Spanish journalist (1920-1971), beatified in 2010.
 William Shakespeare, The Merchant of Venice, Act 1, Scene 1.
 Sermo 360/B, 20.
Prayer resources for World Communications Day
Pope’s Prayer for Communications
Lord, teach us to move beyond ourselves,
and to set out in search of truth.
Teach us to go out and see,
teach us to listen,
not to entertain prejudices
or draw hasty conclusions.
Teach us to go where no one else will go,
to take the time needed to understand,
to pay attention to the essentials,
not to be distracted by the superfluous,
to distinguish deceptive appearances from the truth.
Grant us the grace to recognise your dwelling places in our world
and the honesty needed to tell others what we have seen.
Prayers of the Faithful relating to Communications
For the Church throughout the world:
For Pope Francis, Church leaders and Christians everywhere.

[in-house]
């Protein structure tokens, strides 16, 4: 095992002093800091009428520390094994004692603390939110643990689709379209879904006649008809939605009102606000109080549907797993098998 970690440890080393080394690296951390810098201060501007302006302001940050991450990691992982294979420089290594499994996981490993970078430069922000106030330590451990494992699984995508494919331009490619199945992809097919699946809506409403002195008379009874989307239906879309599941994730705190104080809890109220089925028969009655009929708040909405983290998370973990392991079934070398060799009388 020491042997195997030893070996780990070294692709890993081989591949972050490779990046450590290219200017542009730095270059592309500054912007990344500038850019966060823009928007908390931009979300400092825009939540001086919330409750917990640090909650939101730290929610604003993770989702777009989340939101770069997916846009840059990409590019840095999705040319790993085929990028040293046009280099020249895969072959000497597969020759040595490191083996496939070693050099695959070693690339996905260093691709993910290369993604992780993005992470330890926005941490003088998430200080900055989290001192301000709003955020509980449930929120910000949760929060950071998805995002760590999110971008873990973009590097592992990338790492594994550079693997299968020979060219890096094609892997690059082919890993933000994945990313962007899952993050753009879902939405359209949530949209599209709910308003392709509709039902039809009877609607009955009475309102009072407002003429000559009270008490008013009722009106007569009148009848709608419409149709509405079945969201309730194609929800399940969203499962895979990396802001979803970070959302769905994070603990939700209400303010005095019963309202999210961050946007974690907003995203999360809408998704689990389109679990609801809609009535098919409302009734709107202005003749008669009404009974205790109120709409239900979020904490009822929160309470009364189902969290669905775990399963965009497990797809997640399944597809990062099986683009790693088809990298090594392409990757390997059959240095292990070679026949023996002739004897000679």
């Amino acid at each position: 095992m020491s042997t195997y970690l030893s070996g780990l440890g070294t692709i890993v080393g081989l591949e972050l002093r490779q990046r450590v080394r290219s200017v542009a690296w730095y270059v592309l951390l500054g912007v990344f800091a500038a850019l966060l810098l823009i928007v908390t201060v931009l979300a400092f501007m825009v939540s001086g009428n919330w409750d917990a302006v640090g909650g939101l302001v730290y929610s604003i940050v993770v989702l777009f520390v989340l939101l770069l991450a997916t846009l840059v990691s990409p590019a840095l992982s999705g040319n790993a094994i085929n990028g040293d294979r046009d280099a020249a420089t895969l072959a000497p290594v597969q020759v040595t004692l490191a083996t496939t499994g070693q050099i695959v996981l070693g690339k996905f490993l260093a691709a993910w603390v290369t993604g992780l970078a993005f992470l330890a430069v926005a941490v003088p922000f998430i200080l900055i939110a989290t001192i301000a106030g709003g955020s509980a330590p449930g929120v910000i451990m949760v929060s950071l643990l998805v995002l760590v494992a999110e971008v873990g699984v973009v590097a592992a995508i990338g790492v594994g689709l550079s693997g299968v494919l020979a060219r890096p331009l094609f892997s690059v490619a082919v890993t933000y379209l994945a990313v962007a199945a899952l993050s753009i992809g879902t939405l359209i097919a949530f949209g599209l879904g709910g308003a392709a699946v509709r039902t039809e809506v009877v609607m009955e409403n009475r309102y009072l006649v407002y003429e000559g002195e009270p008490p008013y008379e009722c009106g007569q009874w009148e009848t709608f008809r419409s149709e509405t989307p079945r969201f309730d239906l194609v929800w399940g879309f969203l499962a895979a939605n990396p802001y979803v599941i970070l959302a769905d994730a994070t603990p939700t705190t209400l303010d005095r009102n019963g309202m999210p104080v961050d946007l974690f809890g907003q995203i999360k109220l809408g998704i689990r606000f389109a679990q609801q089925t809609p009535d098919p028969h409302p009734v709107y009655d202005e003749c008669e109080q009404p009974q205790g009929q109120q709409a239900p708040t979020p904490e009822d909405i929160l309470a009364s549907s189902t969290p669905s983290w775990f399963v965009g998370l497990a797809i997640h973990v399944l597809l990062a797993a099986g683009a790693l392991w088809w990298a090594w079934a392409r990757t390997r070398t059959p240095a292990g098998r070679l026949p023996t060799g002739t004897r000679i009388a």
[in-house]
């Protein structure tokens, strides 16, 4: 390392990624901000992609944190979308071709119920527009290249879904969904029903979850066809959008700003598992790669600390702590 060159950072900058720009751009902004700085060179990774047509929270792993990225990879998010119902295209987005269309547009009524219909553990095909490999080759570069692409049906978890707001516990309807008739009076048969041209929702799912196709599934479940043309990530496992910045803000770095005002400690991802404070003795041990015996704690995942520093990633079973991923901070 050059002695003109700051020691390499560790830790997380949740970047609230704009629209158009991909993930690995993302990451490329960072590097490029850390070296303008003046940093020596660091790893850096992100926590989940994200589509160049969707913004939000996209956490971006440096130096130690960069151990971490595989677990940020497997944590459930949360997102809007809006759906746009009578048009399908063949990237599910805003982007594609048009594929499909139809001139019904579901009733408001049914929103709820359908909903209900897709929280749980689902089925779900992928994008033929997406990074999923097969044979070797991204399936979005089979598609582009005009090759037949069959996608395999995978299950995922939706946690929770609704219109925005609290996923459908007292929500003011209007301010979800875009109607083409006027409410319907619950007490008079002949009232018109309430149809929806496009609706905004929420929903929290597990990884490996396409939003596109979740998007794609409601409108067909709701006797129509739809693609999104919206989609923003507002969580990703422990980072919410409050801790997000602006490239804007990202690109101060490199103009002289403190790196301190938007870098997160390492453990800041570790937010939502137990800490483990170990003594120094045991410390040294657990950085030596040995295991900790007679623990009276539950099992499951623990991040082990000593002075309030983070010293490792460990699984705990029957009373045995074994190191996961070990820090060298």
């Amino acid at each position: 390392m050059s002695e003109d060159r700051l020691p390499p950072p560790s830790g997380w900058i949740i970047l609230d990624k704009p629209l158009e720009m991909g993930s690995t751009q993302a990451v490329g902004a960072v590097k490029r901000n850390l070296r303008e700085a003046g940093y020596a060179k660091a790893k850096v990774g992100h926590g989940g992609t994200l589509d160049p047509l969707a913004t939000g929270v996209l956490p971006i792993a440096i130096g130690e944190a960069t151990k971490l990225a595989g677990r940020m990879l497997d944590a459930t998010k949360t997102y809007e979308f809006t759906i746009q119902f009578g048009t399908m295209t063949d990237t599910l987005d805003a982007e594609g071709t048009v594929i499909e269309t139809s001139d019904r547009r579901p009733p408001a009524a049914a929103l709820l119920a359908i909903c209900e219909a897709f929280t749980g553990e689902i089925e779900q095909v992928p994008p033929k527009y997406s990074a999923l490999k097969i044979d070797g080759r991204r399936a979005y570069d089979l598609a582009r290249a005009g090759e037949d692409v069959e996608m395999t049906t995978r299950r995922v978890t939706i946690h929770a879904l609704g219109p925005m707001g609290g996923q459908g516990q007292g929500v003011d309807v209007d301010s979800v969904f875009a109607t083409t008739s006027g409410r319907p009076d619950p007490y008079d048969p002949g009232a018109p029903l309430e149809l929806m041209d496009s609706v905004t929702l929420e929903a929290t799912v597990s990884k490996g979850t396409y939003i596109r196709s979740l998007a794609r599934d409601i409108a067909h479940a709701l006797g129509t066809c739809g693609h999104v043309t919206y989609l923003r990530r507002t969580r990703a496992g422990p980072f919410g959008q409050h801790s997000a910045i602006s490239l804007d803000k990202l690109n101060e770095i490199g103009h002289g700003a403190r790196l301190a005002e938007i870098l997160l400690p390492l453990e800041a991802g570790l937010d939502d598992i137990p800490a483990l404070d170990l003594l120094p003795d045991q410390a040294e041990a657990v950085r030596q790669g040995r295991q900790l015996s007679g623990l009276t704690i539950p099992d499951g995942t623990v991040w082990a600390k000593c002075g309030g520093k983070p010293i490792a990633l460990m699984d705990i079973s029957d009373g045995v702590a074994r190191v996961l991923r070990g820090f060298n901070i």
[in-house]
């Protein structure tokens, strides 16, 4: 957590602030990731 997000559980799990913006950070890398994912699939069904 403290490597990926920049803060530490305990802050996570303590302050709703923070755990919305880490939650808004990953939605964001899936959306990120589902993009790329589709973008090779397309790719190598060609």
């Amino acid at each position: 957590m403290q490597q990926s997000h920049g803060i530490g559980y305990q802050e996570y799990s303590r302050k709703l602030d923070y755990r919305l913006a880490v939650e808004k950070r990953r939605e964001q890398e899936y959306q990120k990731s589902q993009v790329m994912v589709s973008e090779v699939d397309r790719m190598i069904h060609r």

May they communicate the Good News of Jesus Christ
with courage and conviction.
Lord, hear us.
For all involved in the work of communications and media
especially during this pandemic:
that their work may serve the cause of truth and justice
and bring real benefits to all.
Lord, hear us.
For a desire to be faithful witness to the Gospel:
That people everywhere may hear
God’s good news for the world.
Lord, hear us.
Prayers for Communications and Media
Prayer for Communicators
Lord, let the good news of your marvellous deeds fall on every ear,
and let all tongues rejoice in your wisdom,
your compassion, your faithfulness,
and your love.
Make me bold and let me share your Word
with those you desire to reach.
As my heart overflows with your love,
speak through me.
Let me proclaim your glory and your majesty,
and tell of the kindness you have shown your people.
This I ask, through Jesus Christ our Lord.
Communications Prayer for those working in Diocesan and Parish Communications
you blessed the first disciples
with the power to spread God’s love
throughout the world.